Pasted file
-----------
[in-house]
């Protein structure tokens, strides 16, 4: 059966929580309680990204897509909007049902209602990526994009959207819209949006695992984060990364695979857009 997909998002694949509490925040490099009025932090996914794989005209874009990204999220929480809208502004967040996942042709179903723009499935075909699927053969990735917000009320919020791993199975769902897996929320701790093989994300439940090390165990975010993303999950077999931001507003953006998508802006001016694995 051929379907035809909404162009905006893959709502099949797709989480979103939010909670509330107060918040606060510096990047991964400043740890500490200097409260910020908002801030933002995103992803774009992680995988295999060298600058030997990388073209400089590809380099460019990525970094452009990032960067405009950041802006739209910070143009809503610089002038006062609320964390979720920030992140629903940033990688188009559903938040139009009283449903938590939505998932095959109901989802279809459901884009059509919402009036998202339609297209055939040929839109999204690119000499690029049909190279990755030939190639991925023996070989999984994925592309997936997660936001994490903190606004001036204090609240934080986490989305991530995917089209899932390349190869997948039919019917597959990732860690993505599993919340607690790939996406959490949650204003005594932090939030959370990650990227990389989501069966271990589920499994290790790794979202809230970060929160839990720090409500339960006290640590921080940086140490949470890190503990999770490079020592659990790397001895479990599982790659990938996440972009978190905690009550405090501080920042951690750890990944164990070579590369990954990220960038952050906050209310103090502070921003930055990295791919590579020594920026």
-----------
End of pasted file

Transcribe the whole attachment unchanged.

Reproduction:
[in-house]
């Protein structure tokens, strides 16, 4: 059966929580309680990204897509909007049902209602990526994009959207819209949006695992984060990364695979857009 997909998002694949509490925040490099009025932090996914794989005209874009990204999220929480809208502004967040996942042709179903723009499935075909699927053969990735917000009320919020791993199975769902897996929320701790093989994300439940090390165990975010993303999950077999931001507003953006998508802006001016694995 051929379907035809909404162009905006893959709502099949797709989480979103939010909670509330107060918040606060510096990047991964400043740890500490200097409260910020908002801030933002995103992803774009992680995988295999060298600058030997990388073209400089590809380099460019990525970094452009990032960067405009950041802006739209910070143009809503610089002038006062609320964390979720920030992140629903940033990688188009559903938040139009009283449903938590939505998932095959109901989802279809459901884009059509919402009036998202339609297209055939040929839109999204690119000499690029049909190279990755030939190639991925023996070989999984994925592309997936997660936001994490903190606004001036204090609240934080986490989305991530995917089209899932390349190869997948039919019917597959990732860690993505599993919340607690790939996406959490949650204003005594932090939030959370990650990227990389989501069966271990589920499994290790790794979202809230970060929160839990720090409500339960006290640590921080940086140490949470890190503990999770490079020592659990790397001895479990599982790659990938996440972009978190905690009550405090501080920042951690750890990944164990070579590369990954990220960038952050906050209310103090502070921003930055990295791919590579020594920026």